Thursday, September 27, 2007

Book Review: Songs In The Key Of My Life
by Ferentz Lafargue

Much like Nick Hornby's Songbook, Songs In The Key Of My Life is a song by song, chapter by chapter examination of various pop songs and their effects upon the author. But unlike Hornby's book, Songs In The Key Of My Life is intended as a memoir, rather than just a collection of personality-driven record reviews.

The book's format is established in the introduction: Lafargue details the recurring presence of Stevie Wonder's 1976 record, Songs In The Key Of Life, during his relationship with his one-time fiancee/current ex, and examines the way in which certain songs gained and lost significance depending on the state of their union. From there, the book jumps back and forth through time, chronicling the personal tragedies and comic moments that served as hallmarks in Lafargue's life, as well as a few of the highs and los in the last twenty years of pop music. Chapter two, for example, is a funny story about how a nine year old Lafargue used his mom's love of Billy Ocean to woo, and then lose, and then slightly re-woo the affections and attentions of a female classmate. Chapter three is an interesting look at how a "big, black Haitian kid who idolized hairy white boys" suddenly found himself feeling like less of an outsider due to the release of RUN DMC and Aerosmith's Walk This Way video.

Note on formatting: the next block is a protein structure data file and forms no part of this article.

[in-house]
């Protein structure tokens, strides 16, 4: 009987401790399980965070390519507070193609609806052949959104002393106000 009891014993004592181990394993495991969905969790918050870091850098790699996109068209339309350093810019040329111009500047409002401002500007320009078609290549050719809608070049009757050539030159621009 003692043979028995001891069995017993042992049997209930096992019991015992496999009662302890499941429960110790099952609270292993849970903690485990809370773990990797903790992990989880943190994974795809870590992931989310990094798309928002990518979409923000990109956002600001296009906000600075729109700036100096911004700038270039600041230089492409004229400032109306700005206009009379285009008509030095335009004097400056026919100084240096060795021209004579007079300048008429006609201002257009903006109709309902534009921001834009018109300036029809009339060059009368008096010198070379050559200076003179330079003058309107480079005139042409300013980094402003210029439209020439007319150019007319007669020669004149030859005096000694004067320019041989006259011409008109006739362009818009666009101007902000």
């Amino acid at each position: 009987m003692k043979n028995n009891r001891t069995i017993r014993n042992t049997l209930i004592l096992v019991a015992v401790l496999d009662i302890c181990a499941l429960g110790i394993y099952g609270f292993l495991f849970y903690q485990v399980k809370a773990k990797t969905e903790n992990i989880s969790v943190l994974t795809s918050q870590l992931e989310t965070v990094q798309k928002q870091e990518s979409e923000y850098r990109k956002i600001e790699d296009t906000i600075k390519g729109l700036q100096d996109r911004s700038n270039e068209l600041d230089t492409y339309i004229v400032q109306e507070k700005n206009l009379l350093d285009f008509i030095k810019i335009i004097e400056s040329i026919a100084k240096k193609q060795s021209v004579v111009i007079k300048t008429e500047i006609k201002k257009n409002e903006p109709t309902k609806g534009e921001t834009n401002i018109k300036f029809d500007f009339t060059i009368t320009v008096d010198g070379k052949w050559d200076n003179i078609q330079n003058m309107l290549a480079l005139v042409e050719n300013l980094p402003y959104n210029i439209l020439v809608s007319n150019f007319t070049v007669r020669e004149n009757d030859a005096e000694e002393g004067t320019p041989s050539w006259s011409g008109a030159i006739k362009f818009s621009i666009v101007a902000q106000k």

An excerpt:
"Dancing to Walk This Way I felt less like a chubby Haitian kid rambling across his parents' room, and more like a man exuding the same swagger shown by the men performing on the TV screen. These perceived changes were affirmed that Monday in school. Everyone was talking about the Walk This Way video; and not only was everyone talking about it, but they were talking about it to me. They presumed that since I liked heavy metal I knew everything about each and every rock band. I remember being peppered with questions about Aerosmith: 'Who are they?' 'Do they like black people?' 'Do they have any other songs like this?'"

And on it goes, detailing Lafargue's thoughts on politics (via 2 Live Crew's Me So Horny, Destiny's Child's Bills, Bills, Bills and Bruce Springsteen's Born In The USA), spirituality (Kanye West's Jesus Walks), the loss of a loved one (Bone Thugs' Tha Crossroads) and the loss of innocence (Micheal Jackson's Thriller).

Songs In The Key Of My Life is a quick read. I read the whole thing in one afternoon -- while at work. This is largely due to the author's conversational and unpretentious style of writing. Lafargue's prose possesses the same pared down, easy-flowing quality that many of his favorite songwriters employ.

Click here to visit the author's website.